Silent Questions

This is the fourteenth message in a series on Jesus’ encounter with the woman at Jacob’s well recorded in John 4. I apologize for the break last week due to travel.

Dear Friends:

Just then his disciples came. They were astonished that he was speaking with a woman, but no one said, “What do you want?” or, “Why are you speaking with her?” (Jn 4:27).

This is a direct, in-depth conversation between Jesus and the woman. No one else’s fingerprints are on it. Jesus speaks to her with a directness that respects her dignity as a woman and a daughter of God. He knows all about her past, her failed relationships, struggles, loneliness, and “the put-downs” that she endures daily. He honors her intelligence by listening to her and responding with caring honesty.

This is the way that women and men hope it will be with Jesus–a real, intimate relationship in everyday life–not a power contest to dominate or be dominated in the name of virtue. Jesus brought ethical reform to a society and a religious culture that made divorce so easy and advantageous for feckless men that women and children were turned out into the streets in droves, suffering and powerless.

In every encounter with a woman, whether poor or wealthy, married or single, Jew or Gentile, Jesus broke with patriarchal tradition to give righteous respect. In the words of Dorothy Sayers, Jesus “treated women like human beings.”

Since, by Jesus’ own confession, “The Son can do nothing of his own accord, but only what he sees the Father doing,” this respect for women originates with God the Father.

While the disciples were out running their errands, Jesus was sticking to his mission which is reconciling men and women to God. He makes no distinction between them in offering them full citizenship in his kingdom (Gal 3:28).

The disciples have followed Jesus seeking change through his teaching, but the thought that his teaching and the hoped for change might include women apparently has never occurred to them. This reduces them to speechless confusion. They can’t decide whether to ask the woman or Jesus what is going on. Writing sixty years after-the-fact, John keenly remembers the awkwardness of the moment.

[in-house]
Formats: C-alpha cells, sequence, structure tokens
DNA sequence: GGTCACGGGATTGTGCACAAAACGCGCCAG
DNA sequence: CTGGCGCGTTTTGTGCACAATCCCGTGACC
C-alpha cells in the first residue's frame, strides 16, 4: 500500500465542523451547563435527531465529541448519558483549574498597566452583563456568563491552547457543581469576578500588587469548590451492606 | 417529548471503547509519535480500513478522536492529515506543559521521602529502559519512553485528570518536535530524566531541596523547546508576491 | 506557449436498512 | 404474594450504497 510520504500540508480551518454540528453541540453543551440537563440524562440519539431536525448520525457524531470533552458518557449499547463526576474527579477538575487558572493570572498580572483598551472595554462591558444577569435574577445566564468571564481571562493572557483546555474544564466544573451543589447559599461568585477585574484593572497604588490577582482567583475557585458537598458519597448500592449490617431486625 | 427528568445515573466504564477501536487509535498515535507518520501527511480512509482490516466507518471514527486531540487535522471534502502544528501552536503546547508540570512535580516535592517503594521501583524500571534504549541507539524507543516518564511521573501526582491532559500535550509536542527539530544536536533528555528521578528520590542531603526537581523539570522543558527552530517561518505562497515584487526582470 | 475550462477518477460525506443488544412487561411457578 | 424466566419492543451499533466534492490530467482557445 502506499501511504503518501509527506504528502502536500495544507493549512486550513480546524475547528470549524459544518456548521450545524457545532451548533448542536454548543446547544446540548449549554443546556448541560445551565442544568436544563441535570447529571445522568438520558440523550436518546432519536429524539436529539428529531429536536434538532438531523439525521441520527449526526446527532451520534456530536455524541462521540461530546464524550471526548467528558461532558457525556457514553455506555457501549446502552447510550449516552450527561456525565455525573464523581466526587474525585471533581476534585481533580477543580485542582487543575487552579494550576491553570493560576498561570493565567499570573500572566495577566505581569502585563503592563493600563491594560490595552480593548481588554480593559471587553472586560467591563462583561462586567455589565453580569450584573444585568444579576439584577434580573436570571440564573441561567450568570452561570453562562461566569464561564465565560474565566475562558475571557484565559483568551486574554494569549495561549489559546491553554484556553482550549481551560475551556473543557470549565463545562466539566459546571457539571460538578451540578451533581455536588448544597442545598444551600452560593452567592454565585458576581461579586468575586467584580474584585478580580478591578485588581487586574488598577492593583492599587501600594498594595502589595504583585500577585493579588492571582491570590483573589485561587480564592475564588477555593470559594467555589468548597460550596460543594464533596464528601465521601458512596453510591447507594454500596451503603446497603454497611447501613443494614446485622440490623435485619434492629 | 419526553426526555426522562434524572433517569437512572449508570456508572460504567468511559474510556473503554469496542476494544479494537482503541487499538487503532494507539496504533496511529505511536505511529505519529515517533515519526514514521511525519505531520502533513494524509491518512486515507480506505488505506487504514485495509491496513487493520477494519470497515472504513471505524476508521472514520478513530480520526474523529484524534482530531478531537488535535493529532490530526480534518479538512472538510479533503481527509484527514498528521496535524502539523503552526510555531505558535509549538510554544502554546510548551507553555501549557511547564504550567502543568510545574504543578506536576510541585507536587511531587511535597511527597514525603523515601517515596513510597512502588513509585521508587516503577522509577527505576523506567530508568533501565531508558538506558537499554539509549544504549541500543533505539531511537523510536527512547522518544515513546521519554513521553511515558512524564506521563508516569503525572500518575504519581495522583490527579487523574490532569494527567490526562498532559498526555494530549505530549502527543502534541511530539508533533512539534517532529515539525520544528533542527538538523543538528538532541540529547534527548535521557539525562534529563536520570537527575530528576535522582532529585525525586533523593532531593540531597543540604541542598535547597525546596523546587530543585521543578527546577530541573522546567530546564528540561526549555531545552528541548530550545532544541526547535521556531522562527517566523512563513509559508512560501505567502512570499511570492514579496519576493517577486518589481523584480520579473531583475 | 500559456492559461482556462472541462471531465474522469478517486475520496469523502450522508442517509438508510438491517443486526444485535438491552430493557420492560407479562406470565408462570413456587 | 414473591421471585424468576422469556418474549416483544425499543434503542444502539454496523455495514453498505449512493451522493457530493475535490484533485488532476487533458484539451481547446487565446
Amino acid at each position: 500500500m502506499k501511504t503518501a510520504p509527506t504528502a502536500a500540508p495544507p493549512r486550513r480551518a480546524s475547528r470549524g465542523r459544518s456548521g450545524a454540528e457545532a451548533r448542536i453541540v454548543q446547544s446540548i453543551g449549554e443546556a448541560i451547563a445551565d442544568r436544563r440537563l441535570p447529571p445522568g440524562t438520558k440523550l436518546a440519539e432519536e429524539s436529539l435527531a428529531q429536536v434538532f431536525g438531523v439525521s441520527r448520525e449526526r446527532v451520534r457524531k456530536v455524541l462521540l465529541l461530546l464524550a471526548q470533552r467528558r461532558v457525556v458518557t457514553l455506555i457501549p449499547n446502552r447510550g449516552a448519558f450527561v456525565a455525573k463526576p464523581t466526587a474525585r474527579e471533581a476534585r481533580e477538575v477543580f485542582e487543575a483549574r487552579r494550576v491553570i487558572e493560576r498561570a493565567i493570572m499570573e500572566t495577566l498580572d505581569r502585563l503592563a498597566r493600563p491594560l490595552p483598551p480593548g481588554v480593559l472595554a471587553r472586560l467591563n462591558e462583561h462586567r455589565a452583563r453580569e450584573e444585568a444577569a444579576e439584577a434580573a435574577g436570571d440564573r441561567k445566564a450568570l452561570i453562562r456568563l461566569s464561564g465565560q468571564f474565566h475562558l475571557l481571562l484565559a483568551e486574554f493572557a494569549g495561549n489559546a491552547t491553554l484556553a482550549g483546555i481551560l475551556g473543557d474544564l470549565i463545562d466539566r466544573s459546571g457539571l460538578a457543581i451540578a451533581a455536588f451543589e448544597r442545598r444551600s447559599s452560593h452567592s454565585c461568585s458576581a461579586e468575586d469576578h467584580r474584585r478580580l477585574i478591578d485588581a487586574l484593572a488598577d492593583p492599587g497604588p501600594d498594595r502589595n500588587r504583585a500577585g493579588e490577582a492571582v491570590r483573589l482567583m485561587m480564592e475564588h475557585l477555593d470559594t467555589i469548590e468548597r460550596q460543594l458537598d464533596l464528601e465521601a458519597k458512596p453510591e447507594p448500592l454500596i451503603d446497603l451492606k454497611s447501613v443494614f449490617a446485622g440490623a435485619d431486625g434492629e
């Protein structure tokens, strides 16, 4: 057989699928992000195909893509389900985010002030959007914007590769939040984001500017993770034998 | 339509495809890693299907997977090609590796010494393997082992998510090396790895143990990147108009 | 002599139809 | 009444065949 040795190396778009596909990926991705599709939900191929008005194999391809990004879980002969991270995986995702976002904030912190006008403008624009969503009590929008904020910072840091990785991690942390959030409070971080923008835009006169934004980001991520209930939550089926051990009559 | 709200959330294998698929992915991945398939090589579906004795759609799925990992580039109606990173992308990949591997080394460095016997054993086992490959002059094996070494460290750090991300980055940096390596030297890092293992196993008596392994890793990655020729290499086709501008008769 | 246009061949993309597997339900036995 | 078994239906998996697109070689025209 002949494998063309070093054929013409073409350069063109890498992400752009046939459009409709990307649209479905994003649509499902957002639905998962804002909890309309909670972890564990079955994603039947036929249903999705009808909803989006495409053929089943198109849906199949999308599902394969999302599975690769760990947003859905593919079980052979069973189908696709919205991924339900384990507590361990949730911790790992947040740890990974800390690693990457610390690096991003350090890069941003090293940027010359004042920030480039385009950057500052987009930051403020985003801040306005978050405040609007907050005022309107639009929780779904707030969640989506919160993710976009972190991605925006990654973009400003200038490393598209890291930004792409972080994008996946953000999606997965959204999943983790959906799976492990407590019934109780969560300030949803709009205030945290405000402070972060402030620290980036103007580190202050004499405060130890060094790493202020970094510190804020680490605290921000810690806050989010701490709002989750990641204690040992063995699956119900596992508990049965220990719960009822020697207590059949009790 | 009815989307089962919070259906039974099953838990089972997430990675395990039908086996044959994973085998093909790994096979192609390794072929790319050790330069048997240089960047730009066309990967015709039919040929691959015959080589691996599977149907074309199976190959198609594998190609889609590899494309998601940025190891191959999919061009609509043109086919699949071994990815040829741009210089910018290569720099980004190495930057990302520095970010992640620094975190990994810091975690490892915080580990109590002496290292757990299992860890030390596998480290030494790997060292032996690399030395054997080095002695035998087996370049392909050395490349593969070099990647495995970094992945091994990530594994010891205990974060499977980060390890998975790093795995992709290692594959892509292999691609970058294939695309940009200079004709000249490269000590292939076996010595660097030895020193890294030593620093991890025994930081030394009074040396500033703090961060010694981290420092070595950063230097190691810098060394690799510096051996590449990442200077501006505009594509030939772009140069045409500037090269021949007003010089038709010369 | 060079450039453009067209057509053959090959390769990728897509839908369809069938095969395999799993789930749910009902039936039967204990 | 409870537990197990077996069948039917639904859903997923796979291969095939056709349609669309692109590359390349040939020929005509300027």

I wish that the disciples had asked their questions on this hot noonday. Jesus would have had opportunity to address the great and wounding silence regarding the place and role of women that has afflicted Christendom for 2,000 years and denied the world half of the voice that could be publicly proclaiming the message of Christ.

Some might say that he could have read the disciples’ unspoken questions the way that he read the woman’s real thirst and he could have given a definitive answer on the role of women. But Jesus was answering their questions by speaking with the woman and listening to her with great care. He’s heard her out on issues ranging from the practical to the deeply spiritual and responded to her with gracious dignity.

Soon he will receive the people from the town of Sychar that she, a former social pariah transformed by his grace, will introduce him to as their Messiah. “Many Samaritans from that city believed in him because of the woman’s testimony” (Jn 4:39a). There is only one other example in the Gospels of such powerful evangelistic witness following an encounter with Jesus (Luke 8:26-39).

Women have been influential in leading me to Christ and encouraging my walk with him. I am amazed, humbled and eternally grateful for the devotion of female spiritual guides, preachers and leaders who persist in their God-given gifts and Spirit-led ministries in the face of antagonism, abuse and stolid rejection.

The disciples are learning something new that is from God and of God in watching Jesus with the woman. They may have their questions but they have a choice to make between what they see Jesus doing and what they have believed all their lives. If there is some belief in our human hearts and minds that Jesus cannot soften and cannot change, then at best we are only devoted to our idea of him, and at worst we are entrenched in our strongholds of proud rebellion. Will we embrace Jesus’ example or attempt to explain it away?

Even as the boundaries and walls occupy the attention of those who would preserve and strengthen them and those who would eliminate them, we must remember that “Something greater than the temple is here” and he desires “mercy not sacrifice” (Matt 12:6-7).  Construct carefully and slowly or tear down as we may, it is Jesus who will stand and live when it is all said and done (Jn 2:20-22). Against all other competing voices, thoughts, preconceptions and demands, Jesus is the one to whom we must pay attention.

“O taste and see that the Lord is good. Happy are those who take refuge in him” (Ps 34:8).

Under the mercy of Christ,

Kent

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